Wednesday, 17th December 2008
I've finally stopped messing about with learning languages, messing about with my blog and sorting out photos, and have done some actual programming. After spending way too much time on what were effectively cosmetic changes to make the code more readable and adaptable, I finally got around to attempting to generate a convection current. Well, first I changed the display system so it always showed the minimum temperature as a deep blue, and the maximum as the lightest blue, and played with the diffusion and gravity constants to get a less extreme difference between the top and bottom of the pool, but after that I got started.
First, I had to add some borders to the pool: rock (temperature of 10 degrees – I’m not actually sure whether it should be hotter or colder than the water) at the bottom and edges and air (temperature of 20 degrees, same as the water) on the top. Then I adapted the diffusion system to allow for exchange of energy at the surfaces (but it’s not a true exchange as the temperature of the rock and air is current fixed) and was awed by the ease of adapting Python code. Then it was simply a case of making one of the pieces of rock 80 degrees. The effect, when the grid is a decent resolution (I’m now using a 20 x 12 grid, number fans), is quite pretty, with a bright spot above the heated rock that diffuses up and out over the pool.
Whether the water is actually forming a current, I can’t yet say for sure. It certainly looks promising. By looking at the density of water in various sectors (using a very simple click-to-display-in-the-command-line-interface), it looks like the water should be moving in the way I would expect, but I’d like to be able to visualise it. There are a couple of ways I can think of doing and I’ll probably implement both. Both will take a bit of work (probably less than I expect because it’s Python), which is why I stopped last night. One way is to simulate the release of a chemical at the point where the water is heated and see where it goes. This should look quite pretty, but I’m not sure how well it will actually show the convection. It would be interesting to see what happens anyhow and at some point I’ll have to add chemicals to the water if I want life to exist there, so I might as well start now. The second way would be clearer, but less useful in the long run and would be to simply draw arrows showing which way the water is moving between each sector. This will require a bit of work because currently, the net flow is not calculated. Instead the individual flows are calculated, and the flows due to diffusion and gravity are separated, so I’d need to sum them. Maybe this could result in a more efficient program, but I’m not convinced.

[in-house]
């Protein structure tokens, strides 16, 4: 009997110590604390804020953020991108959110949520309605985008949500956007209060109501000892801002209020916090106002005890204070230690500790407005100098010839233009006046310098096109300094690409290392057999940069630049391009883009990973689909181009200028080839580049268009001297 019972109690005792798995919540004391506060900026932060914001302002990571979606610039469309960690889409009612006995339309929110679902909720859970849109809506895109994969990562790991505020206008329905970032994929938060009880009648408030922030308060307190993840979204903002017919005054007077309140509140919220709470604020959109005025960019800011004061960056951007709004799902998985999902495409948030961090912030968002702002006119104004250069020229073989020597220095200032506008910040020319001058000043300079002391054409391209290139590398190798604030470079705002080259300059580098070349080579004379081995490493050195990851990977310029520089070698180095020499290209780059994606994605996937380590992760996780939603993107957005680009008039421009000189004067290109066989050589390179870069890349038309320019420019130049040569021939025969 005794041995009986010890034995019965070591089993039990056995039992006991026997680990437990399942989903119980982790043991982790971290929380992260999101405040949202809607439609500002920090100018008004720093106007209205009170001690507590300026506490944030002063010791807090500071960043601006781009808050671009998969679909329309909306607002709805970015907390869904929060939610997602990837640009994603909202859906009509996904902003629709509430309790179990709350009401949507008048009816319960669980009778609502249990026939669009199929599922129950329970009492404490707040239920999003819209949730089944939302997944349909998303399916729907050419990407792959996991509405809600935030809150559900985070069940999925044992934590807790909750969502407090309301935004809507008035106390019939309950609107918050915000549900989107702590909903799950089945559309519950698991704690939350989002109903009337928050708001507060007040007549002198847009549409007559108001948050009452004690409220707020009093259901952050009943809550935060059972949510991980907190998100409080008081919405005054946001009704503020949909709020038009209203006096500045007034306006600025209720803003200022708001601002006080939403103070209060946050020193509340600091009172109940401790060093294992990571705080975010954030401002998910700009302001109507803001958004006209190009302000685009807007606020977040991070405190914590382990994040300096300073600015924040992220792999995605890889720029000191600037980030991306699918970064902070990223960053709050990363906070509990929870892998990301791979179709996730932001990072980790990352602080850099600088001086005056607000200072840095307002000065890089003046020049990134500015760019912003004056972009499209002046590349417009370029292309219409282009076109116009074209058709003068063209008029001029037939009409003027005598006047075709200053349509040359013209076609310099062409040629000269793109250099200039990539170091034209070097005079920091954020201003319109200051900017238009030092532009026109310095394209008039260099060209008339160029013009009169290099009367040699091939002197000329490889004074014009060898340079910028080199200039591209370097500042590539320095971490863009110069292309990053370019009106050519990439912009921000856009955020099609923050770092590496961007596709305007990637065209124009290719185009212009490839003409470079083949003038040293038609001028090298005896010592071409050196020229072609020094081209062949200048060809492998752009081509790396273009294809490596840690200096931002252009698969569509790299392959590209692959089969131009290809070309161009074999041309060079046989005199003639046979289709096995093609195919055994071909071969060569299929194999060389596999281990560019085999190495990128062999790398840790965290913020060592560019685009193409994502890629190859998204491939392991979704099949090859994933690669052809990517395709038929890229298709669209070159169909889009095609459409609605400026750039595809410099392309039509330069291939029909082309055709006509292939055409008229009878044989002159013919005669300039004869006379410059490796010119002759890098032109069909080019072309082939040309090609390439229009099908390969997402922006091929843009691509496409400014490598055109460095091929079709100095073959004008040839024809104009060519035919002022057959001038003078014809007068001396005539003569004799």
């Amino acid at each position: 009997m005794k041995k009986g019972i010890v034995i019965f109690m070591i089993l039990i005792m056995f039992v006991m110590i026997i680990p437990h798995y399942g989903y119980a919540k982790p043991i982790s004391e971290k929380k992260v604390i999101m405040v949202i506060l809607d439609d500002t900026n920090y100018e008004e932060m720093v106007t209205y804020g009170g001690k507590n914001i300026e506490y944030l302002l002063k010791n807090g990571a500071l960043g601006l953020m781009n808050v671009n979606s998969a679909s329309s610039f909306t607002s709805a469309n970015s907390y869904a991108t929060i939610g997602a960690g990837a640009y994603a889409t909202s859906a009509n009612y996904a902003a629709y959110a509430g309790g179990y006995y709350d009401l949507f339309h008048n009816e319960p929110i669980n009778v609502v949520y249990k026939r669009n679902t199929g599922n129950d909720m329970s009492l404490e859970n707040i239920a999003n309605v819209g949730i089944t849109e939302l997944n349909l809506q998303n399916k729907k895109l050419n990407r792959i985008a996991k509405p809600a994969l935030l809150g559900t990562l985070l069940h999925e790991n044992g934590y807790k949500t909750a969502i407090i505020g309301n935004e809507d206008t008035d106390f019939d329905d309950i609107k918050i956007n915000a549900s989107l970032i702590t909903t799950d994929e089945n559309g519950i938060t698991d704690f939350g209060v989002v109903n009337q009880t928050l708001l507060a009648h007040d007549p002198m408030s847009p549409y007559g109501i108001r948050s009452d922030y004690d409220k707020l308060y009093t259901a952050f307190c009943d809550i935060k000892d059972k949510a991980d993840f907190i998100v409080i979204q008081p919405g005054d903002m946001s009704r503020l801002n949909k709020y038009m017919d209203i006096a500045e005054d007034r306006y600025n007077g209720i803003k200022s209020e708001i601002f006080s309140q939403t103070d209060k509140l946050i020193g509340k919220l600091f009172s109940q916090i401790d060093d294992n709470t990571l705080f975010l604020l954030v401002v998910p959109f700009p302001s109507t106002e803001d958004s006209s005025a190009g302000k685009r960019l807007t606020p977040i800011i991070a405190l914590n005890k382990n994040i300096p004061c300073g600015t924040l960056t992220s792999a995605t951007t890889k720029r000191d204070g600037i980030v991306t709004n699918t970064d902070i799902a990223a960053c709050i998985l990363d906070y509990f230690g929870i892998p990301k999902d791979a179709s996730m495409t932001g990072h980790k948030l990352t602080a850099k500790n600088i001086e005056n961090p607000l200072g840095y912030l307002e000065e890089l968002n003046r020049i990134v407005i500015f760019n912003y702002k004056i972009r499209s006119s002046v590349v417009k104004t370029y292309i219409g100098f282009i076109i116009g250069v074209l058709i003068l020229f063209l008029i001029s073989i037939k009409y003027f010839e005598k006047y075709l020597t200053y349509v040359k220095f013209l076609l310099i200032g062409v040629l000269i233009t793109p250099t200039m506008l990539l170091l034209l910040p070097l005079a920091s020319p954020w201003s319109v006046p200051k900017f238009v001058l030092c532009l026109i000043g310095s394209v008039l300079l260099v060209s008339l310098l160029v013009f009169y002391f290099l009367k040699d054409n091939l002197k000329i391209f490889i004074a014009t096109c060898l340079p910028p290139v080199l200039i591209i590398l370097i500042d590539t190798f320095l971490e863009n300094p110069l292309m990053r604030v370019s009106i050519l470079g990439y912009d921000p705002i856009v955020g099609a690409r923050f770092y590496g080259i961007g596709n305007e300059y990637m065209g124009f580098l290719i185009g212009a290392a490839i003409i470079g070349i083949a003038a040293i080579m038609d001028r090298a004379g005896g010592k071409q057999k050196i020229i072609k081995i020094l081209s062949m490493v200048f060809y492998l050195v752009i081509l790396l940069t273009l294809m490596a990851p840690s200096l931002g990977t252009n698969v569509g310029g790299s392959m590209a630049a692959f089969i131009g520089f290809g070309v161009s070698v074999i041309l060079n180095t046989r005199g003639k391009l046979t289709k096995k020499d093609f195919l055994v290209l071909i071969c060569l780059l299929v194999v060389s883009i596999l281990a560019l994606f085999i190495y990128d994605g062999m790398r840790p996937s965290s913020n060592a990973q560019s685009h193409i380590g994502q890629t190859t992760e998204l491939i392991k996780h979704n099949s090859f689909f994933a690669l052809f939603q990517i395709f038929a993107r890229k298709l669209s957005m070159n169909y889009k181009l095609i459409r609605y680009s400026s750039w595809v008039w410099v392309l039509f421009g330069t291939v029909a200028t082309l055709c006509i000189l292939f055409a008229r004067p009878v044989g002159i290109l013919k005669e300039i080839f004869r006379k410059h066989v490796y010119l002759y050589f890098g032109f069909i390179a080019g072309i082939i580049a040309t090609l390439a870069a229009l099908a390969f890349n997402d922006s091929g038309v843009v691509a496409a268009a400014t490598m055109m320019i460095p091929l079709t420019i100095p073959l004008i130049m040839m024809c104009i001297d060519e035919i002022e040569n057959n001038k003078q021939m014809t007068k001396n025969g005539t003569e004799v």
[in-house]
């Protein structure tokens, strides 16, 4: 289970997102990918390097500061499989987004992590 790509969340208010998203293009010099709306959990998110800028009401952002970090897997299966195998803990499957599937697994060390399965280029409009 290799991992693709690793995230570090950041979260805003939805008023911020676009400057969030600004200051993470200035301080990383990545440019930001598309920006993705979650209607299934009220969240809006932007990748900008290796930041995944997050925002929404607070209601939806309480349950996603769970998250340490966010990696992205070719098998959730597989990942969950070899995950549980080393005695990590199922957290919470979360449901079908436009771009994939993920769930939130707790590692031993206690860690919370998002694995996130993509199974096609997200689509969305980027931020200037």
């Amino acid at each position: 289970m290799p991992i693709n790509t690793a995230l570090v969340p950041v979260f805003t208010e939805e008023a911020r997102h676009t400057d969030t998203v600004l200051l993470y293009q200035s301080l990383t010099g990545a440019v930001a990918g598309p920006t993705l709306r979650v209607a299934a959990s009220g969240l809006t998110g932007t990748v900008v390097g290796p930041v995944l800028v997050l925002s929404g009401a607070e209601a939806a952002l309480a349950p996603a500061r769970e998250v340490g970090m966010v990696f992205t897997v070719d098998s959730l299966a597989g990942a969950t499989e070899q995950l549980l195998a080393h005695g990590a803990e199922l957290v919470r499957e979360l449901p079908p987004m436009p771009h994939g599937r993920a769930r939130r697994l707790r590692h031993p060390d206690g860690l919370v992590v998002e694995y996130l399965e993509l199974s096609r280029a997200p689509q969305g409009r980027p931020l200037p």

After I have tested to see whether I can actually get currents, then I’d like to add some chemicals, play with their properties (such as their mass and buoyancy) and see what sort of gradients are set up. I’d also like to see whether I can change the shape of the pool from a dull rectangle to something more interesting without too much hassle. The first shape I’d like to try, and what should be easiest, is a pool of two depth, with a shallow half and a deeper half. I’d also like to introduce another ‘element’: light. The idea is that this would come from above and be absorbed by the water, heating it. Some would make to it the bottom of the pool (especially a shallow end, should there be one), heating that too. Then I would have to model the heat of the rock in a more sophisticated way, to allow it to change and also diffuse (I’m hoping I can co-opt the water diffusion equations for that). From there I can model light with varying intensities. Firstly, a simple light-dark, day-night cycle, and later a light that moves across the sky. Is this going too far? Am I just wasting time so I can put off the hard part of modelling the actual cell?